According to the United Nations, about 11% of the population aged 15 to 49 is HIV positive. Only 3% of the nation has access to antiretroviral treatment, compared to 17% in neighboring countries Chad and the Republic of the Congo.

The country is split into more than 80 ethnic groups, each with its own language. The Baya, Banda, Mandjia, Sara, Mboum, M’Baka, Yakoma, and Fula or Fulani are the main ethnic groupings, with others including Europeans, primarily of French ancestry.

It is believed that forest covers up to 8% of the nation, with the densest areas usually found in the southern regions. The woods are extremely varied, with economically significant Ayous, Sapelli, and Sipo species among them. Deforestation occurs at a rate of approximately 0.4 percent per year, and lumber poaching is widespread.

In 2008, the Central African Republic has the lowest level of light pollution in the world.

The Bangui Magnetic Anomaly, one of the biggest magnetic anomalies on Earth, is centered in the Central African Republic.


The Dzanga-Sangha National Park is situated in a rain forest in the southwest. The nation is well-known for its forest elephants and western lowland gorillas. The Manovo-Gounda St Floris National Park in the north is densely inhabited with animals, including leopards, lions, cheetahs, and rhinos, and the Bamingui-Bangoran National Park in the northeast of CAR. Poachers, especially those from Sudan, have had a significant impact on the parks during the last two decades.


According to the 2003 national census, 80.3 percent of the population is Christian (51.4 percent Protestant and 28.9 percent Roman Catholic), with 15 percent Muslim. Indigenous belief (animism) is practiced as well, and many indigenous beliefs are integrated into Christian and Islamic practice. Religious tensions between Muslims and Christians, according to a UN director, are high.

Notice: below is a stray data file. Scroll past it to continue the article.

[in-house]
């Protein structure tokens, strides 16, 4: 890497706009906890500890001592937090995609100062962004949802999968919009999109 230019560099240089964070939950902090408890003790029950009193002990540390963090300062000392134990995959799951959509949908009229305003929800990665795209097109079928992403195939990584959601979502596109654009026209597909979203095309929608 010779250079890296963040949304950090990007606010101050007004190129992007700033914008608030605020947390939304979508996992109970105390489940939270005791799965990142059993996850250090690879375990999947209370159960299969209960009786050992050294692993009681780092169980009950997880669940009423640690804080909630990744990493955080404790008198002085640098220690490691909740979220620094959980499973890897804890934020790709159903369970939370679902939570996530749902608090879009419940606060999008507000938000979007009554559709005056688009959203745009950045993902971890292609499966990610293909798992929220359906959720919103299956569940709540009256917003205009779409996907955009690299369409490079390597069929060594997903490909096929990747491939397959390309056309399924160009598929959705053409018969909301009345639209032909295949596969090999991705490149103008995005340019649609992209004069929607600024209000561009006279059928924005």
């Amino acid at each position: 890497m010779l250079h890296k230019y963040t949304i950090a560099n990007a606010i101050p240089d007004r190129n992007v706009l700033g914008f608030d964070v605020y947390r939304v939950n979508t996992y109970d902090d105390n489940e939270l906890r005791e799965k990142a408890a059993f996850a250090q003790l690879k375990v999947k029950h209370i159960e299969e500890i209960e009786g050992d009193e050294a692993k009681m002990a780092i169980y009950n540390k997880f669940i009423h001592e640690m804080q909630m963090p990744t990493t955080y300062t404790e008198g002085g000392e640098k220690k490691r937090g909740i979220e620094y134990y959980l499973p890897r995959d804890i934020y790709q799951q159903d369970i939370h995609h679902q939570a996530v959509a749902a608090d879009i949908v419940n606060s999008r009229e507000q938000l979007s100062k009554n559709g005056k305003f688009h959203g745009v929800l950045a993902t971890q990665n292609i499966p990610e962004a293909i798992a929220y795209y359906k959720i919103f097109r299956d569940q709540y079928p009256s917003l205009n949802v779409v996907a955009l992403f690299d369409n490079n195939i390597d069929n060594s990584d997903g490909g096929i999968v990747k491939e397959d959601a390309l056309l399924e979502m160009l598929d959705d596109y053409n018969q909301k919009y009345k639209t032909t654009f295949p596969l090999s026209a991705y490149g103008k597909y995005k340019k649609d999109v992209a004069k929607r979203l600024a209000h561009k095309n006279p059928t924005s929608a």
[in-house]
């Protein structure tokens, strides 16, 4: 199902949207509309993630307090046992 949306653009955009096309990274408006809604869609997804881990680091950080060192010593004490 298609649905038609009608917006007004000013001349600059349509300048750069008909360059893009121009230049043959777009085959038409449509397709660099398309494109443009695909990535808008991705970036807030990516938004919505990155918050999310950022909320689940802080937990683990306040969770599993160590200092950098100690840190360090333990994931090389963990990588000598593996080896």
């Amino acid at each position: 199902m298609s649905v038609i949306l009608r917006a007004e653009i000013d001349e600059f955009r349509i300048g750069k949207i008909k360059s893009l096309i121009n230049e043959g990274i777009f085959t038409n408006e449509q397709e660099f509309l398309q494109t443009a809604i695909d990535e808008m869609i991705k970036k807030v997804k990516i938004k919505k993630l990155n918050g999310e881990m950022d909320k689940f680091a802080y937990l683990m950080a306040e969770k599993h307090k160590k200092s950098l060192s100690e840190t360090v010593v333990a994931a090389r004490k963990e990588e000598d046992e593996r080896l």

The Republic’s per capita income is frequently listed as being around $400 per year, one of the lowest in the world, but this figure is based primarily on reported export sales and ignores the unregistered sale of foods, locally produced alcoholic beverages, diamonds, ivory, bushmeat, and traditional medicine. The informal economy of the Central African Republic is more significant to most Central Africans than the official economy. Poor economic growth and the country’s landlocked status impede export commerce.

The Central African Republic’s currency is the CFA franc, which is acknowledged across the former French West African nations and trades at a fixed rate to the Euro. Diamonds are the country’s most significant product, accounting for 40–55 percent of export earnings, although it is believed that between 30 and 50 percent of those produced each year are illegally exported.

The production and sale of food crops such as cassava, peanuts, maize, sorghum, millet, sesame, and plantain dominate agriculture. The yearly real GDP growth rate is somewhat more than 3%. The fact that the total production of cassava, the staple food of most Central Africans, ranges between 200,000 and 300,000 tonnes per year, while cotton, the main exported cash crop, ranges between 25,000 and 45,000 tonnes per year, demonstrates the importance of food crops over exported cash crops. Food crops are not exported in significant numbers, but they remain the country’s main cash crops, since Central Africans earn much more money from the periodic sale of excess food crops than from exported cash crops like cotton or coffee. Much of the nation is self-sufficient in food crops; however, the prevalence of the tsetse fly impedes cattle growth.

The Netherlands is the Republic’s main import partner (19.5 percent ). Other imports come from Cameroon (9.7%), France (9.3%), and South Korea (8.7 percent ). Belgium is its biggest export partner (31.5 percent), followed by China (27.7 percent), the Democratic Republic of the Congo (8.6 percent), Indonesia (5.2%), and France (4.5 percent ).